The Supreme Court of the United States has indicated that under its supervisory authority over the Federal courts it would require that questions directed to the discovery of racial prejudice be asked in some circumstances in which such an inquiry is not constitutionally mandated. Ristaino v. Ross, 424 U.S. 589, 597 n. 9 (1976). Recently a plurality of the Justices of that Court indicated that Federal trial courts "must make such an inquiry when requested by a defendant accused of a violent crime and where the defendant and the victim are members of different racial or ethnic groups." Rosales-Lopez v. United States, 454 U.S. 182, 192 (1981). We have refused to impose such a requirement, and the trial judge and the Appeals Court in the present case have been faithful to our decisions. Thus there is no error.

We think, however, that our decisions have given insufficient force to § 28, second par. The United States Court of Appeals for the First Circuit has suggested that interracial rape may be "a classic catalyst of racial prejudice." See Dukes v. Waitkevitch, 536 F.2d 469, 471 (1st Cir.), cert. denied, 429 U.S. 932 (1976). Although, as that court held, interrogation of jurors as to racial prejudice is not constitutionally mandated in such a case, we think it should be held in cases tried hereafter that as a matter of law interracial rape cases present a substantial risk that extraneous issues will influence *641 the jury and hence are within § 28, second par. Under the 1975 amendment this means that prospective jurors are to be interrogated individually in accordance with the statute, rather than as a group. See Commonwealth v. Shelley, 381 Mass. 340, 353 n. 12 (1980).

We stand by the cautionary remarks in Commonwealth v. Lumley, 367 Mass. 213, 216-217 (1975): The motion for interrogation of prospective jurors as to racial prejudice "should come from the defendant himself. Before granting the motion, the trial judge should carefully ascertain that the defendant's decision to insist on specific questions regarding racial bias was a knowing and voluntary one, made with an understanding that such specific questions may activate latent racial bias in certain prospective jurors or may insult others without uncovering evidence of bias in hardcore bigots who refuse to acknowledge their prejudice." The judge has broad discretion as to the questions to be asked, and need not put the specific questions proposed by the defendant. Commonwealth v. Walker, 379 Mass. 297, 300 (1979), and cases cited.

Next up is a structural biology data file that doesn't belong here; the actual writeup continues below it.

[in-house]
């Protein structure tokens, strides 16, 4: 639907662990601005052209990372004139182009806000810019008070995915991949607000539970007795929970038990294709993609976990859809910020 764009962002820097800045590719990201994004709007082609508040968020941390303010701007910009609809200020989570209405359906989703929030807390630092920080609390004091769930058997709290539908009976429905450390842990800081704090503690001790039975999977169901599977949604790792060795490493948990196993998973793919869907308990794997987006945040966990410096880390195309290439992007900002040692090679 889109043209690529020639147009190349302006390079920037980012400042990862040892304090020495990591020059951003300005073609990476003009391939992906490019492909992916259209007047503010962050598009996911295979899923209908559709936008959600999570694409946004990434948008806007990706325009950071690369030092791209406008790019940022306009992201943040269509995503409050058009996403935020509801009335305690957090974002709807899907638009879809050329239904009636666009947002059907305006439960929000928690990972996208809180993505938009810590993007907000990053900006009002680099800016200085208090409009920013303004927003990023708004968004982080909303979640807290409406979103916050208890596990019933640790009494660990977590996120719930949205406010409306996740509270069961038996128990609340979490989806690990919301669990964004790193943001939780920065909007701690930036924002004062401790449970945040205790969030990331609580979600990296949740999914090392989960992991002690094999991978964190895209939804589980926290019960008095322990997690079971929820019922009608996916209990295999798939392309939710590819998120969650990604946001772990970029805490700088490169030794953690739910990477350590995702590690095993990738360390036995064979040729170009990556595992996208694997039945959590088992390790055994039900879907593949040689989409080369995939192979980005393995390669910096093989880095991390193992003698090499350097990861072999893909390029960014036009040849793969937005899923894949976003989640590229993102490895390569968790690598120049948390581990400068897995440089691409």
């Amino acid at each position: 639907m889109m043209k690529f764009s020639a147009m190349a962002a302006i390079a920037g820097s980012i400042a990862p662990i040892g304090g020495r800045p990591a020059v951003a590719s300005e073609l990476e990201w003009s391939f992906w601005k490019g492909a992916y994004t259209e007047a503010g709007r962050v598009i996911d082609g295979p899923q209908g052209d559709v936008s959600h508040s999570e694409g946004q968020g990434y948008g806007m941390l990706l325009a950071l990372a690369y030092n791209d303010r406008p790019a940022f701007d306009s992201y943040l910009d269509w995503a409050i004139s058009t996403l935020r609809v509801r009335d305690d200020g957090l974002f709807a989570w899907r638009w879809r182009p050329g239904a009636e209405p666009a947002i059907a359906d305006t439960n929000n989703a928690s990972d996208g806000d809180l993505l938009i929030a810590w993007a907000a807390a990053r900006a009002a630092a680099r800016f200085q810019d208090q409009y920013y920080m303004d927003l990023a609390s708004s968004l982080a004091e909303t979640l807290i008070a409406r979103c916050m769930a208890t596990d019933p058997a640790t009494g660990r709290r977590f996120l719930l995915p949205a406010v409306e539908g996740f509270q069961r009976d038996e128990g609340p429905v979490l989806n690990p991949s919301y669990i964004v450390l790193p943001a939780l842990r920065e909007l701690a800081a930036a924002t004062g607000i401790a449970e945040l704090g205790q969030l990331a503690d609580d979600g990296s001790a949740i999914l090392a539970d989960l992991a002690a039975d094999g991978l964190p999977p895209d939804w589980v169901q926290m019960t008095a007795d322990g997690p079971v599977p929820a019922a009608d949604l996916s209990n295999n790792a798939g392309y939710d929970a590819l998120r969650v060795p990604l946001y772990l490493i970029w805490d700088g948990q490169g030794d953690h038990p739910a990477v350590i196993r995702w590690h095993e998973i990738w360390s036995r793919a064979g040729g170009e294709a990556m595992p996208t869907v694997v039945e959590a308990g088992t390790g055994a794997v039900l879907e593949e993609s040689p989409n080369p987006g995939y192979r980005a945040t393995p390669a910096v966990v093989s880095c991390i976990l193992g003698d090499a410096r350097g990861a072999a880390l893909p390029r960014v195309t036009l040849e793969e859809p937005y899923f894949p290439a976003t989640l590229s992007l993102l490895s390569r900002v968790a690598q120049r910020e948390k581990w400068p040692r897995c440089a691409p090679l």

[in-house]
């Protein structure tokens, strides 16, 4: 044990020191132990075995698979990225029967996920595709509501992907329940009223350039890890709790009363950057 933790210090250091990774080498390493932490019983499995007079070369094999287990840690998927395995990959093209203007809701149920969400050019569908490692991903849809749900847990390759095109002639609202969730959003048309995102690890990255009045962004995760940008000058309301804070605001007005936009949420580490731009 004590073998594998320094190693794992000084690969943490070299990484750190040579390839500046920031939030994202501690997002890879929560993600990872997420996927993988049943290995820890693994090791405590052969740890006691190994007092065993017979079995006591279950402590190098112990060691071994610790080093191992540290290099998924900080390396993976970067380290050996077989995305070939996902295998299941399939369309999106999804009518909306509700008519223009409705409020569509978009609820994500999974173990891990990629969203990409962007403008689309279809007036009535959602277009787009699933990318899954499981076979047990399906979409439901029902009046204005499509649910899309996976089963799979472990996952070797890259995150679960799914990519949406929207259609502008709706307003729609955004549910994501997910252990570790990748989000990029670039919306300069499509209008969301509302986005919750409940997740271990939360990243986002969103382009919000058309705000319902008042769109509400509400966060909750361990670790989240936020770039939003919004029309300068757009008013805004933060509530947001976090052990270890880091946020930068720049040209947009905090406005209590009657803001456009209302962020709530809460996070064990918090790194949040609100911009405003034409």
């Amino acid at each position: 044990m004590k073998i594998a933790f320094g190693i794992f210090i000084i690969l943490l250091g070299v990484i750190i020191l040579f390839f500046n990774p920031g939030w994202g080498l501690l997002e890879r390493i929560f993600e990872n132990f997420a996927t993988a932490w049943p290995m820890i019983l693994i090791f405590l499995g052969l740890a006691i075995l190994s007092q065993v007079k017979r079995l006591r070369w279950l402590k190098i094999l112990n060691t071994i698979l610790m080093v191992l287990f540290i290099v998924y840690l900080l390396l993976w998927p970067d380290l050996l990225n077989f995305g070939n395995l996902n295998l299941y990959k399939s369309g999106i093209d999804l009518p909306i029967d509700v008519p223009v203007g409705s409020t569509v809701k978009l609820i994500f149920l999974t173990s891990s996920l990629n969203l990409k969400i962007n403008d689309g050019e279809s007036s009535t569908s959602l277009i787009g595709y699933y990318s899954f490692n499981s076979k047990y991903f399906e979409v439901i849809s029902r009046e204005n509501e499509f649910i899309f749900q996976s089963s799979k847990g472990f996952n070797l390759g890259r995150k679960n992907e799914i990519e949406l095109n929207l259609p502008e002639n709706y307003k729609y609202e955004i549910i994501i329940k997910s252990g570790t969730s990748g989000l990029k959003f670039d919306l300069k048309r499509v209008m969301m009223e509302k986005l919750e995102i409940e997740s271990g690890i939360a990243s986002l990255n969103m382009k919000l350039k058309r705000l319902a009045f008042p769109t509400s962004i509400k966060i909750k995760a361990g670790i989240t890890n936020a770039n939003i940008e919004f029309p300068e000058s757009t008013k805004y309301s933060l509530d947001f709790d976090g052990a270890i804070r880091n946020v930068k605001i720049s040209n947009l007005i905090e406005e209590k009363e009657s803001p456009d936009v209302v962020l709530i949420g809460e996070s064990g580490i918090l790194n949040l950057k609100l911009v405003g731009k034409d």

The Appeals Court also rejected the defendant's claim of error in the charge to the jury on the defendant's right not to testify. On this point we have nothing to add to the opinion of the Appeals Court.

Judgments of the Superior Court affirmed.


[1] "Who in your mind is more likely to commit a violent crime such as rape: a black man or a white man? Why?"

"What are your opinions about the character of black people?"

[2] "For the purpose of determining whether a juror stands indifferent in the case, if it appears that, as a result of the impact of considerations which may cause a decision or decisions to be made in whole or in part upon issues extraneous to the case, including, but not limited to, community attitudes, possible exposure to potentially prejudicial material or possible preconceived opinions toward the credibility of certain classes of persons, the juror may not stand indifferent, the court [may] shall, or the parties or their attorneys may, with the permission and under the direction of the court, examine the juror specifically with respect to such considerations, attitudes, exposure, opinions or any other matters which may, as aforesaid, cause a decision or decisions to be made in whole or in part upon issues extraneous to the issues in the case. Such examination may include a brief statement of the facts of the case, to the extent the facts are appropriate and relevant to the issue of such examination, and shall be conducted individually and outside the presence of other persons about to be called as jurors or already called." The 1975 amendment changed "may" to "shall" as indicated.